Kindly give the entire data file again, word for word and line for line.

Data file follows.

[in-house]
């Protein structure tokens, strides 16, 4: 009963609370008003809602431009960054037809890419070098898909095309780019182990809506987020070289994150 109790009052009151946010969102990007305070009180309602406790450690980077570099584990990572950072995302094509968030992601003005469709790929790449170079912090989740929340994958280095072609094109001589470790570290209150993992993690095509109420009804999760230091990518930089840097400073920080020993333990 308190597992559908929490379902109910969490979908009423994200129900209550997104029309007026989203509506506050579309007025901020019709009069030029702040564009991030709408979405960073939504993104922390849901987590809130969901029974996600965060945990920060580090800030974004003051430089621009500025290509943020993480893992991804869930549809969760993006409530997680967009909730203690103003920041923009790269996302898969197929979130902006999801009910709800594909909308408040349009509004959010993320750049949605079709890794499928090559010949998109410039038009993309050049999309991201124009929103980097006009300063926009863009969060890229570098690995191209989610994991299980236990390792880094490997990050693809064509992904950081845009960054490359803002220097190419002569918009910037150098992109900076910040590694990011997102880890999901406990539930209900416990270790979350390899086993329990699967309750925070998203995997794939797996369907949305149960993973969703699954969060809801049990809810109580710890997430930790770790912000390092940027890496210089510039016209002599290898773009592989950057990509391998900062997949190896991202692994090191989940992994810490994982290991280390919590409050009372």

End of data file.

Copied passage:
[in-house]
């Protein structure tokens, strides 16, 4: 009963609370008003809602431009960054037809890419070098898909095309780019182990809506987020070289994150 109790009052009151946010969102990007305070009180309602406790450690980077570099584990990572950072995302094509968030992601003005469709790929790449170079912090989740929340994958280095072609094109001589470790570290209150993992993690095509109420009804999760230091990518930089840097400073920080020993333990 308190597992559908929490379902109910969490979908009423994200129900209550997104029309007026989203509506506050579309007025901020019709009069030029702040564009991030709408979405960073939504993104922390849901987590809130969901029974996600965060945990920060580090800030974004003051430089621009500025290509943020993480893992991804869930549809969760993006409530997680967009909730203690103003920041923009790269996302898969197929979130902006999801009910709800594909909308408040349009509004959010993320750049949605079709890794499928090559010949998109410039038009993309050049999309991201124009929103980097006009300063926009863009969060890229570098690995191209989610994991299980236990390792880094490997990050693809064509992904950081845009960054490359803002220097190419002569918009910037150098992109900076910040590694990011997102880890999901406990539930209900416990270790979350390899086993329990699967309750925070998203995997794939797996369907949305149960993973969703699954969060809801049990809810109580710890997430930790770790912000390092940027890496210089510039016209002599290898773009592989950057990509391998900062997949190896991202692994090191989940992994810490994982290991280390919590409050009372």